Product Profile

September 3, 2002
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Digital levels by Leica Geosystems.



Late last year, the New Jersey Department of Transportation (NJDOT) made history when they purchased 18 NA2002 digital levels from Leica Geosystems of Norcross, Ga. One of them bore the serial number 10,000.

This announcement demonstrates that digital leveling has won widespread acceptance in the construction and surveying community. Leica Geosystems patented the first digital levels a little over 10 years ago. According to Mark Cummock, geodesy support engineer for Leica Geosystems, “The technology is more efficient and accurate than conventional optomechanical levels and is rapidly becoming the preferred technique for a wide range of tasks, such as running in sewer lines, grading roadside curbs and gutters, and staking out site grading for excavation.”

Eric Kraehenbuehl, manager of survey services for NJDOT, agrees. “With the digital level, we have achieved time savings of up to 50 percent because so much of the operation—from reading the staff to computing the results—is automated,” Kraehenbuehl says. His department now uses digital levels for all aspects of highway surveying, for second- to fourth-order leveling, topographic surveying and a wide range of construction surveying tasks.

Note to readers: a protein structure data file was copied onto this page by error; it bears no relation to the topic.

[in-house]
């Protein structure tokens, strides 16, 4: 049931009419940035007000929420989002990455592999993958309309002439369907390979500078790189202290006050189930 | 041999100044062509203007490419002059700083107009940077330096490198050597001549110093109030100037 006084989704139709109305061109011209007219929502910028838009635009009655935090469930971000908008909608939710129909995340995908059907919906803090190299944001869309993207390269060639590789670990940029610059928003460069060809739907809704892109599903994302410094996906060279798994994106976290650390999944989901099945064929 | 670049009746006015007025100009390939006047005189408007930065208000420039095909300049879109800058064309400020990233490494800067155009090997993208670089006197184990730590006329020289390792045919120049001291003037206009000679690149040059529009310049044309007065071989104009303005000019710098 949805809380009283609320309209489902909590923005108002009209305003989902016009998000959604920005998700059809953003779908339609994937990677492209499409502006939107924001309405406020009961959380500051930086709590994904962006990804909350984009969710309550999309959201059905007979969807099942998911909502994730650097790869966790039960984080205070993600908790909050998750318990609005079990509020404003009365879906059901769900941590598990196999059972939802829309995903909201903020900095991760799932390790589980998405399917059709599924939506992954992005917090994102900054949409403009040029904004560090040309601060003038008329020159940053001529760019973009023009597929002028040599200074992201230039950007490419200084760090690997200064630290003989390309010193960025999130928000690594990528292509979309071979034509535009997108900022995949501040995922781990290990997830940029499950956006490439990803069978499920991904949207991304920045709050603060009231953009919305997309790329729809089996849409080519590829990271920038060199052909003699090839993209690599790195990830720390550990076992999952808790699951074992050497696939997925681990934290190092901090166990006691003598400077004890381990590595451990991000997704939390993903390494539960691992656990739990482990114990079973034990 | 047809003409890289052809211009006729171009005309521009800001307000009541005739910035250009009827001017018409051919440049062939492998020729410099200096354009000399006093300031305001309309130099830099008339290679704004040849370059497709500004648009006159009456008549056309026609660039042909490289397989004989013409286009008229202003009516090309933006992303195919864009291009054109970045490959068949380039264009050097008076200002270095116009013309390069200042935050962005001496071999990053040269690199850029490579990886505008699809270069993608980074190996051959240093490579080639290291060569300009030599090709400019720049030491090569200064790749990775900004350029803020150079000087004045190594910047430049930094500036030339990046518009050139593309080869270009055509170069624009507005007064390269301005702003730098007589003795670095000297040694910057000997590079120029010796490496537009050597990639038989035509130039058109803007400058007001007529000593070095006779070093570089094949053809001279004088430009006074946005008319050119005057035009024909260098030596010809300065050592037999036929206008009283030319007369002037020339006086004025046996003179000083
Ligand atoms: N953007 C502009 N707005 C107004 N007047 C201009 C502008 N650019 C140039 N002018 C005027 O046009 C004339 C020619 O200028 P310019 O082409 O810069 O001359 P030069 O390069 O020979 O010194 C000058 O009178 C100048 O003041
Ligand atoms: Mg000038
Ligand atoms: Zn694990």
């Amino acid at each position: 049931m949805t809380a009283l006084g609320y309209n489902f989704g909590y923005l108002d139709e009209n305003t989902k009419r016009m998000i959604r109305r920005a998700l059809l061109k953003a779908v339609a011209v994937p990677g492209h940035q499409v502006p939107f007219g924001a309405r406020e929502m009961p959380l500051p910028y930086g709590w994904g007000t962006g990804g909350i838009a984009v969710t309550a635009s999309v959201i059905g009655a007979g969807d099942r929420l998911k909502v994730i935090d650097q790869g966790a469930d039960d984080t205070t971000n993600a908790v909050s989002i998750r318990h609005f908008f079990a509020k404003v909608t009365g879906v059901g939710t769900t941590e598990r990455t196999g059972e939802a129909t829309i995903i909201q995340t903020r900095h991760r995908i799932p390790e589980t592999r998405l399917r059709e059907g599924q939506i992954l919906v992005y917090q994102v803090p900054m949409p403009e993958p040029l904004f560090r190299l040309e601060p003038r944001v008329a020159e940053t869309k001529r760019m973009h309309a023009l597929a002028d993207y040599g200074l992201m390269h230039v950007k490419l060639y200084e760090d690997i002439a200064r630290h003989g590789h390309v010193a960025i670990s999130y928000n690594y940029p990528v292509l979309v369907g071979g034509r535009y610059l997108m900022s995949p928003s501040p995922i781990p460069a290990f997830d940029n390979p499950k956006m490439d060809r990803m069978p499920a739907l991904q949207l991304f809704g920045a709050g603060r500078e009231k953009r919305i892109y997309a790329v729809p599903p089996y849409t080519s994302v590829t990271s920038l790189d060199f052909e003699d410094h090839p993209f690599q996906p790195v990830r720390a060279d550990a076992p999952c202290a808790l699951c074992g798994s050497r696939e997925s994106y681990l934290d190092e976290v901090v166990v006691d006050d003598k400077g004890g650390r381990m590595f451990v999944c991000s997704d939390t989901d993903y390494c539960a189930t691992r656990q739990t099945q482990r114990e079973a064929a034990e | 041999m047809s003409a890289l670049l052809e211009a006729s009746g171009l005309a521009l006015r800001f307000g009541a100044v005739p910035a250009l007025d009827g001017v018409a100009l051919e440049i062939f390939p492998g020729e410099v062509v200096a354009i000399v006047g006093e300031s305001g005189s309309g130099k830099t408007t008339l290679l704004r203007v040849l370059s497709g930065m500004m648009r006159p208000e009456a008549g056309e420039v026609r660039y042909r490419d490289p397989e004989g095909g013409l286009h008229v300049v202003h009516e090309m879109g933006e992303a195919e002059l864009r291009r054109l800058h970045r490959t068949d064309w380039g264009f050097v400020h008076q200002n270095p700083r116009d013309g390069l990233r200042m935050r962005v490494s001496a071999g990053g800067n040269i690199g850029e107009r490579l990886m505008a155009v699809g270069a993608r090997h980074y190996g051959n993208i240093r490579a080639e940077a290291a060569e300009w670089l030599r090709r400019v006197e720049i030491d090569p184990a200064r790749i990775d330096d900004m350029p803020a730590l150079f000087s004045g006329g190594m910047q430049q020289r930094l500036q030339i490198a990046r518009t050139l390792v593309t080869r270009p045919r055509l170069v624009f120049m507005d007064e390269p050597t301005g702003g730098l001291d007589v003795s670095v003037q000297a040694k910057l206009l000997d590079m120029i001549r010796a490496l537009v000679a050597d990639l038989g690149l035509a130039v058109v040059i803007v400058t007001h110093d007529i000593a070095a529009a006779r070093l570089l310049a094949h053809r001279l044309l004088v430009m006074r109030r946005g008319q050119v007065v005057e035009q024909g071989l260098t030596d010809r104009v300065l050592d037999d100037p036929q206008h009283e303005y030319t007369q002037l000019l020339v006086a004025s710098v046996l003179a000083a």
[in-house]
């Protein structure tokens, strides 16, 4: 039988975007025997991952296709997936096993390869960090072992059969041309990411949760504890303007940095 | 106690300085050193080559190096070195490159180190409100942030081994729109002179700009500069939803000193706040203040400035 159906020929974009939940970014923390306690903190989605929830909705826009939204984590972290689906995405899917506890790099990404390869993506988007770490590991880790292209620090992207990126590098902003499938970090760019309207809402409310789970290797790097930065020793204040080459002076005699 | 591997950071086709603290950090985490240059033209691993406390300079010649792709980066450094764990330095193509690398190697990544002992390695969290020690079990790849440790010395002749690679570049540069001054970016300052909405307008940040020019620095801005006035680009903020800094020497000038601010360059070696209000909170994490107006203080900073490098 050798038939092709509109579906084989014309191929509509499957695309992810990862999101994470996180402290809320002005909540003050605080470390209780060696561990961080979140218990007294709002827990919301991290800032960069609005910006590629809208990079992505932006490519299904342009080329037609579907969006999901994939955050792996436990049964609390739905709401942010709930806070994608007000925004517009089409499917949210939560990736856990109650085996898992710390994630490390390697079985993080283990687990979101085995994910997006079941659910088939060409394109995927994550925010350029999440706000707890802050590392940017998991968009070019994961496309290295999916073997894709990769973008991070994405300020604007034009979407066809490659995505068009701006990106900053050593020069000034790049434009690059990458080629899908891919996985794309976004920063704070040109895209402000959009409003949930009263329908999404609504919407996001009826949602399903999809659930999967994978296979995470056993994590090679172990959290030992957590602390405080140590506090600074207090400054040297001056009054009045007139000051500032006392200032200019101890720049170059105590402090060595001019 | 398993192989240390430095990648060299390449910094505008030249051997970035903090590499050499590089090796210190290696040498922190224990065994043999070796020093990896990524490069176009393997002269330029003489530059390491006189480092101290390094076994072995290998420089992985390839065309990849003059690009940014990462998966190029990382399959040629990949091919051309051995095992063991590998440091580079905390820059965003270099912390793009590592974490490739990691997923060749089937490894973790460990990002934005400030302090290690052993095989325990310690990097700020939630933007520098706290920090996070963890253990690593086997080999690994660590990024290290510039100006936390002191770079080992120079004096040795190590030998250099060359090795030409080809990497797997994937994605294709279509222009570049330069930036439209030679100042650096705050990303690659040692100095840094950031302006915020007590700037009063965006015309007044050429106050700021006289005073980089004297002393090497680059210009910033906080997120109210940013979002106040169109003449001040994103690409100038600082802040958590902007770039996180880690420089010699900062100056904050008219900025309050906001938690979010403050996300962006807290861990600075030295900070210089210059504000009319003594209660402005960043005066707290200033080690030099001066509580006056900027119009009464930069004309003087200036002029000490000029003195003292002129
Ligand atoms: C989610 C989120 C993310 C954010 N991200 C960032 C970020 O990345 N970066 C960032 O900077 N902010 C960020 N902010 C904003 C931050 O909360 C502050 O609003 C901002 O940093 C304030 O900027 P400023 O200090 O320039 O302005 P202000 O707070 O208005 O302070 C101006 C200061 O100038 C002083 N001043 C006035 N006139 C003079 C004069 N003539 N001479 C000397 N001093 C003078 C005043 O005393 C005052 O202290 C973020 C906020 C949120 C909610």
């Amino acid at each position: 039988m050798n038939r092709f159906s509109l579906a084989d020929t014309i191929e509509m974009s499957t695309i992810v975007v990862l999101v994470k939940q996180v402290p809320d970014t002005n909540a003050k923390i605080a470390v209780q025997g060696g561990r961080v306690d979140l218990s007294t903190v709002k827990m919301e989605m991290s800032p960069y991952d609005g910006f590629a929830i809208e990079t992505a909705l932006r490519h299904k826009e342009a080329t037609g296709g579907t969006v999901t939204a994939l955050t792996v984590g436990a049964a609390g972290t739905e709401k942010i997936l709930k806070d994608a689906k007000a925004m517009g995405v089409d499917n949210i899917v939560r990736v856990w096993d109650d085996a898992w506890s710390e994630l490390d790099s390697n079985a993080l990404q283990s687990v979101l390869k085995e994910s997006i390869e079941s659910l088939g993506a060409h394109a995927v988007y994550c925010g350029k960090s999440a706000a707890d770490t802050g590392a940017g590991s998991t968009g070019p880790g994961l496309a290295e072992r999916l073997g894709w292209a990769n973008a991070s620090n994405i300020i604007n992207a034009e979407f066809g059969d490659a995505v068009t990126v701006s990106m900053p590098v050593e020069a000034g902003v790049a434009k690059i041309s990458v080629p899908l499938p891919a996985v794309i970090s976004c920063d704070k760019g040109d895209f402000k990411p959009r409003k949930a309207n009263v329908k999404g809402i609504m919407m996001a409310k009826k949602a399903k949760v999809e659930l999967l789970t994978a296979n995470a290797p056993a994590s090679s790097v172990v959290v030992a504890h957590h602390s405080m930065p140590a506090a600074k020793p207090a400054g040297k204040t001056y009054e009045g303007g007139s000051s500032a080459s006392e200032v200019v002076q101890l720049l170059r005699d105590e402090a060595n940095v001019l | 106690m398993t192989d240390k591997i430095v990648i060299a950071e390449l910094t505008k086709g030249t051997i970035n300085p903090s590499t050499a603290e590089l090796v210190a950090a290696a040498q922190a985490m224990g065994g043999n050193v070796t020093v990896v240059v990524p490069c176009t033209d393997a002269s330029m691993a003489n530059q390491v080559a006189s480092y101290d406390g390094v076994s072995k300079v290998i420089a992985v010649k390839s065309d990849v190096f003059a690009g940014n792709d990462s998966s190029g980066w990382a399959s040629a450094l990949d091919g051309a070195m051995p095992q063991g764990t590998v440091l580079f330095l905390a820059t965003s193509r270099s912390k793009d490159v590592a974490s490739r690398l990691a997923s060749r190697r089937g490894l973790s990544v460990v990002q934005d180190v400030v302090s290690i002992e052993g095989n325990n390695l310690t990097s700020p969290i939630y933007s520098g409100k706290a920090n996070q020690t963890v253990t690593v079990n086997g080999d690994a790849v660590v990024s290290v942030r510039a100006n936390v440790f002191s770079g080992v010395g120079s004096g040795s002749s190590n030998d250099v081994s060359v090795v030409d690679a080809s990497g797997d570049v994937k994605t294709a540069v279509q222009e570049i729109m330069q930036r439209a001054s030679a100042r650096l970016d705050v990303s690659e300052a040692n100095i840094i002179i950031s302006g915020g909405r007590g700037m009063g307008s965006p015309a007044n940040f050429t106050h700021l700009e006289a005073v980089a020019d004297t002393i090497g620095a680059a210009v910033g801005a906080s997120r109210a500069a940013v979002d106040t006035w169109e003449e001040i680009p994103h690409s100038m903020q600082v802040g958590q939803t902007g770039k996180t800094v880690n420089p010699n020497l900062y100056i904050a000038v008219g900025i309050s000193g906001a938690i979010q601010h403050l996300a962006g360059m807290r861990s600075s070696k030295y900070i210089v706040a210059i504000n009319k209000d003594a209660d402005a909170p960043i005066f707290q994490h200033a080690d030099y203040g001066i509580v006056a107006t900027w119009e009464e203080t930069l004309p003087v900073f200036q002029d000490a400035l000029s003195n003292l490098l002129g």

Now, Leica has introduced its second generation of digital levels, the Leica DNA03 and DNA10. These lightweight 2.8 kg digital levels offer improved optical mechanical systems, a proven user-friendly menu and large LC-display surrounded by a modern ergonomic design. Each of these systems also includes the same or better accuracy as previous models. Using a standard rod, the systems are able to achieve an accuracy of 1.0 mm with the DNA03 and 1.5 mm with the DNA10 within three seconds from a range of 1.8 meters to 110 meters. With an invar rod, the accuracy increases to 0.3 mm with the DNA03 and 0.9 mm with the DNA10.

New Jersey-based Medina Consultants, P.C., a civil engineering and land surveying consulting firm specializing in transportation, is one of the first to take advantage of this new generation system. The company has used digital levels for the past four years on projects such as a multi-billion dollar rail/tunnel project connecting Queens and Manhattan in New York. According to Mike King, deputy director of surveying services at Medina, “In general, digital levels give us more confidence in the results compared to conventional systems. Added to this, the automated data processing features cut office work to a minimum.”

The new digital levels promise to improve Medina’s efficiency even more. King says he is most excited about the incorporation of the PC-card reader. “We have GPS and robotic systems that use card readers. Now with digital levels incorporating the same data storage device, it just makes it that much easier to transfer data to a computer back at the office for analysis,” he says. For Medina, these new digital levels are playing an active part in a new 8-mile subway line project that involves the construction of a new underground subway line linking the east side of Manhattan to the financial district in New York, an area destroyed by the September 11th terrorist attacks.

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